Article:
For eyes, it’s pretty simple. Use color to enhance, not overpower. Sabrina suggested subtle (and blended) shades of lavender, copper or green for brown-eyed beauties and lavender/purples for green eyes. Again, you’ll want to avoid shimmer and stick to matte shades. She recommended yellow or orange toned colors for hazel eyes to bring out the green in them. Blue-eyed gals can be thankful they can wear just about any color, according to Sabrina. However, if you tend to have dark circles under your eyes, she advises you stay away from purple or blue hues to avoid a black-eye look. Revlon’s Colorstay shadows and Make Up For Ever Eyeshadow palettes provide long-lasting color. Also, and this is very important, don’t forget to prime your eyelids to avoid fading/slipping. NP Set Eye Primer (available at Target) and Smashbox’s Photo Finish Lid Primer (Sephora) are excellent counterparts to your shadow. When lining your eyes, Sabrina suggested you avoid lining the inner rim of your lower lash line. While it might look good in person, it makes your eyes appear smaller on camera. Same goes for heavily lined eyes top to bottom or attempting that smoky eye. While it might be glamorous or dramatic in person, it can look flat on camera and make your eyes seem much smaller or hollow. Gel liners like Bobbi Brown’s Long-Wear Gel Eyeliner (Sephora) and Maybelline’s Eye Studio Lasting Drama Gel Eyeliner are smudge- proof and easy to apply. I recommend getting a good eyeliner brush as well. Prefer a pencil? Aqua Eyes by Make Up For Ever (Sephora) or Revlon Colorstay eyeliner won’t budge throughout your shoot. Don’t forget to apply waterproof black mascara after you’ve lined the upper and lower lash lines. You’ll want to make sure it’s a fairly new tube to avoid dry, cakey chunks. Cleaning your lashes off with a lash brush after you’ve applied shadow (and before you apply mascara) also ensures a neater look.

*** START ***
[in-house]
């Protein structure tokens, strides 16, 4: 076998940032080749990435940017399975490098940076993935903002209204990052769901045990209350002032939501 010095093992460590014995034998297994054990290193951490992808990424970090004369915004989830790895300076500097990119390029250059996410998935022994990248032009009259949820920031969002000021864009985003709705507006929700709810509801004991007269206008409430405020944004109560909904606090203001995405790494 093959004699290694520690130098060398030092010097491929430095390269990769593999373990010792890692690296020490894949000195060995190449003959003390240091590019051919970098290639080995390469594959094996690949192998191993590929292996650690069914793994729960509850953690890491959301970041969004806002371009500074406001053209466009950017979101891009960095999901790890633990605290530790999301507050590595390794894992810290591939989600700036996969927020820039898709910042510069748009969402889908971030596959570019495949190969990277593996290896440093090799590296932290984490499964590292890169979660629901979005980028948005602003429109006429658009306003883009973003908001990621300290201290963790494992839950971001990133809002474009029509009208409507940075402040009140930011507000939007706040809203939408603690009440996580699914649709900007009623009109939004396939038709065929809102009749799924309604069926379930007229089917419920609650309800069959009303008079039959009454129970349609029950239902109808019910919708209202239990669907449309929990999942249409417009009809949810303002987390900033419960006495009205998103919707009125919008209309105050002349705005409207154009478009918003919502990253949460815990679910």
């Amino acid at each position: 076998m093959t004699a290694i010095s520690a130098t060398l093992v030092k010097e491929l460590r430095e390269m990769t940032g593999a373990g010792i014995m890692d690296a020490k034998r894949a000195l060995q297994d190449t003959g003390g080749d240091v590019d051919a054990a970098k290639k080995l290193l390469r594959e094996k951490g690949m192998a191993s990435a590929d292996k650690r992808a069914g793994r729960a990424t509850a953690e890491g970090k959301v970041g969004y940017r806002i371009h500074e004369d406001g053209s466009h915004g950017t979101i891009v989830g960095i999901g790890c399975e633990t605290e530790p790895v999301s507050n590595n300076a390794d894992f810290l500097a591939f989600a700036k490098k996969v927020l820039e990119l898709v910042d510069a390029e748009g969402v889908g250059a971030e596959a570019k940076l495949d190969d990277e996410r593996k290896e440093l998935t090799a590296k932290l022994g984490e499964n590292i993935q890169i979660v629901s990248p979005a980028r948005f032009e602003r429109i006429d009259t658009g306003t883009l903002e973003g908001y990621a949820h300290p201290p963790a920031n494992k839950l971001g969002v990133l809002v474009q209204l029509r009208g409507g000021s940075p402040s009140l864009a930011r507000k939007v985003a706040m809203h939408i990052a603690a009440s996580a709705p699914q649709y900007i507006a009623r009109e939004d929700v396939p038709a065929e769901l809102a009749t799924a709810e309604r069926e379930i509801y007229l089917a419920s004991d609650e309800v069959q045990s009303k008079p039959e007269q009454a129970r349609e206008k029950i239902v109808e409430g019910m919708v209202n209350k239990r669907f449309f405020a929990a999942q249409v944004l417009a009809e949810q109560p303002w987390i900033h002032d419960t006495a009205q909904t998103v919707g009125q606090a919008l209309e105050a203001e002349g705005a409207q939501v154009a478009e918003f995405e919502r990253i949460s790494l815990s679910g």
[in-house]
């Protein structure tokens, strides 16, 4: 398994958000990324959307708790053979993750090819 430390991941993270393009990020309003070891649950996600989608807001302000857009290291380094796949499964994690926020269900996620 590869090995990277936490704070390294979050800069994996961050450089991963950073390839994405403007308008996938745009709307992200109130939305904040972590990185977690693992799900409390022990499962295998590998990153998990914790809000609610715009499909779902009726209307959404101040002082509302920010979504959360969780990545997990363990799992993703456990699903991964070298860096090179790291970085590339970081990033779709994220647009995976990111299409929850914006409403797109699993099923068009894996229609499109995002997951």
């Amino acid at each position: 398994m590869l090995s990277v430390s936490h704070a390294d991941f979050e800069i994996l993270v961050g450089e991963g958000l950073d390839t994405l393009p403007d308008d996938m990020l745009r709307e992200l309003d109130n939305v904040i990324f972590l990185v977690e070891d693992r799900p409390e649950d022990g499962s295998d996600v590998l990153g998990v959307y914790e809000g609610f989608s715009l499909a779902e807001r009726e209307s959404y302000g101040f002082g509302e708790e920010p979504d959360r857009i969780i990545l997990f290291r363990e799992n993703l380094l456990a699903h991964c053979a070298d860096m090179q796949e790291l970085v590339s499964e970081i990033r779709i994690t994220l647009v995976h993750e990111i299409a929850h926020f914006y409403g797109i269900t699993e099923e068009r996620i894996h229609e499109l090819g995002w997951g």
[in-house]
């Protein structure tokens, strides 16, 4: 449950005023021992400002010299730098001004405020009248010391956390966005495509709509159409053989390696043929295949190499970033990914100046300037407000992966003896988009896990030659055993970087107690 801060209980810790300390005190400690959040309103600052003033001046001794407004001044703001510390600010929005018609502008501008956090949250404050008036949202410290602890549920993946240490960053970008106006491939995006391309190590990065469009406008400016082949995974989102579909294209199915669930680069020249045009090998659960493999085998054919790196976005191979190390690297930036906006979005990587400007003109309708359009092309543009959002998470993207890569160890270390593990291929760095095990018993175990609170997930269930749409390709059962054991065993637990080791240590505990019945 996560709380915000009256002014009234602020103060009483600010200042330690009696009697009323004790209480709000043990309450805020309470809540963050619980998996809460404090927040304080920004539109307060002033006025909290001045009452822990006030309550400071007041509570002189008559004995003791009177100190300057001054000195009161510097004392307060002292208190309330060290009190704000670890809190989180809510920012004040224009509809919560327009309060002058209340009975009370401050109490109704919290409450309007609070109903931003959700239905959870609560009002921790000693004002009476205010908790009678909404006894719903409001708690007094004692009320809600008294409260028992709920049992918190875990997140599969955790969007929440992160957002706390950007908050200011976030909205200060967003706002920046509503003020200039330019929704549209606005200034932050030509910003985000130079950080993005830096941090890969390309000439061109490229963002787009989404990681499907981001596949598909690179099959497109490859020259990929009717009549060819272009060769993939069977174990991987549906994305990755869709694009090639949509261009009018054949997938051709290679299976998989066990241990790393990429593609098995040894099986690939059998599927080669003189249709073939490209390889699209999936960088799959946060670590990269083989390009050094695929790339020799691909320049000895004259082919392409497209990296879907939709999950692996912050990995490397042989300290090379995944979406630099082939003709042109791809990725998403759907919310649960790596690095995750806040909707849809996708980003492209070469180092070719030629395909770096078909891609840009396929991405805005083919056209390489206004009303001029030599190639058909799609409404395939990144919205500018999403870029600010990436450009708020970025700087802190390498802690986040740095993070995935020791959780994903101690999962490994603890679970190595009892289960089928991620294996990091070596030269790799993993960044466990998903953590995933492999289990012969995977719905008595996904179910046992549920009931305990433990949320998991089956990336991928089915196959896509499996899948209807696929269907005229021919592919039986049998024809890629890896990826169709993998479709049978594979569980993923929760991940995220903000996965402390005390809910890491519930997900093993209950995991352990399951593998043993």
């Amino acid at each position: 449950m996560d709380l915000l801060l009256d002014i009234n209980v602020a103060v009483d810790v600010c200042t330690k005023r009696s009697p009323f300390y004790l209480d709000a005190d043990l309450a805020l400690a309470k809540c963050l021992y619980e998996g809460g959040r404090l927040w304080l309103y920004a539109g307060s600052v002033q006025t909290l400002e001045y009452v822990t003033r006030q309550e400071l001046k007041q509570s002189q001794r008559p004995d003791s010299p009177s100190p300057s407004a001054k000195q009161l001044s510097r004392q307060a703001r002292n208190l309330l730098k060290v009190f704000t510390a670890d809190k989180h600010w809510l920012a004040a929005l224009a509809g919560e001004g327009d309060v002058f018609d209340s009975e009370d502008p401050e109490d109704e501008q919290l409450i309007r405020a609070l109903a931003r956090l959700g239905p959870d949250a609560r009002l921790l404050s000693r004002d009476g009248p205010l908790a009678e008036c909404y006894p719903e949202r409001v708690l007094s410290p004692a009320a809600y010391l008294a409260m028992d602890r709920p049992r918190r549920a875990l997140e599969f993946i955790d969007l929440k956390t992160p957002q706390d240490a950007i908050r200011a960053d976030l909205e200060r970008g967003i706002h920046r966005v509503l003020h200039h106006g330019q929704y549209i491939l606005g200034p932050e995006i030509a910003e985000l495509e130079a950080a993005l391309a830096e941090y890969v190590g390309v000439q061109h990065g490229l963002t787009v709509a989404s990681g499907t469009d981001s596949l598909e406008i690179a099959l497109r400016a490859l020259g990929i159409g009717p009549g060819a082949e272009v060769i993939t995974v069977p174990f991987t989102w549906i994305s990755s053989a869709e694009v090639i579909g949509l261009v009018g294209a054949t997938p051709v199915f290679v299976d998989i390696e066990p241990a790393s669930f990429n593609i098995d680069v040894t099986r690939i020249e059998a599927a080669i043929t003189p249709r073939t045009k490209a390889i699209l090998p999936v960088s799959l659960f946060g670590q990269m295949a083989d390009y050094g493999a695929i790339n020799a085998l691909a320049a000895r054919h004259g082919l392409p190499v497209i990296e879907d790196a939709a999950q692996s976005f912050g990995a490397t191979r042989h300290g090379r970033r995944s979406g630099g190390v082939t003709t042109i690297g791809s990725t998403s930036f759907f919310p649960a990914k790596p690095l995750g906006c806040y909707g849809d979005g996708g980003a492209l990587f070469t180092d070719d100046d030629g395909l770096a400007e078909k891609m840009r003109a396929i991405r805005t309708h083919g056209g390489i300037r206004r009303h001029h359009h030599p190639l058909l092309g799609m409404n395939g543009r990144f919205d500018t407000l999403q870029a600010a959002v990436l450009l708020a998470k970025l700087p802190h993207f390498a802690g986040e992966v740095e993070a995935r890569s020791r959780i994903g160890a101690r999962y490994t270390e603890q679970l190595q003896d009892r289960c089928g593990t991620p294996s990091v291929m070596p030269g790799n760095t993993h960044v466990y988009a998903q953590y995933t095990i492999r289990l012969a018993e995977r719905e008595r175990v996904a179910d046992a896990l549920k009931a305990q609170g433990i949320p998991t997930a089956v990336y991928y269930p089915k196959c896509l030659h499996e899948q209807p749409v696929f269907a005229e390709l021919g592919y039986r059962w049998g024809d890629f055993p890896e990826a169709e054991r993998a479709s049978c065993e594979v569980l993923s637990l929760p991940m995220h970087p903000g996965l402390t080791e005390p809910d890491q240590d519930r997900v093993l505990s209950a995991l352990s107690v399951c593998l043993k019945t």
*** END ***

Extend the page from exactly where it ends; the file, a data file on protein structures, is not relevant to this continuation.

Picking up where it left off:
Lip and Cheek color are also important and I often find that young women are hesitant to wear it. I’ll admit, I avoided blush long into my 20s for fear I’d apply it wrong and look like a clown. A pro will help tailor a more natural look for you (as well as shade and define your features appropriately) but if you try it yourself (and a punch of cheek color definitely looks great in photos!), Sabrina recommended you apply the darkest part of your blush on the apples of your cheeks and shade upward. Again, a good fluffy brush and a non-shimmery product are important.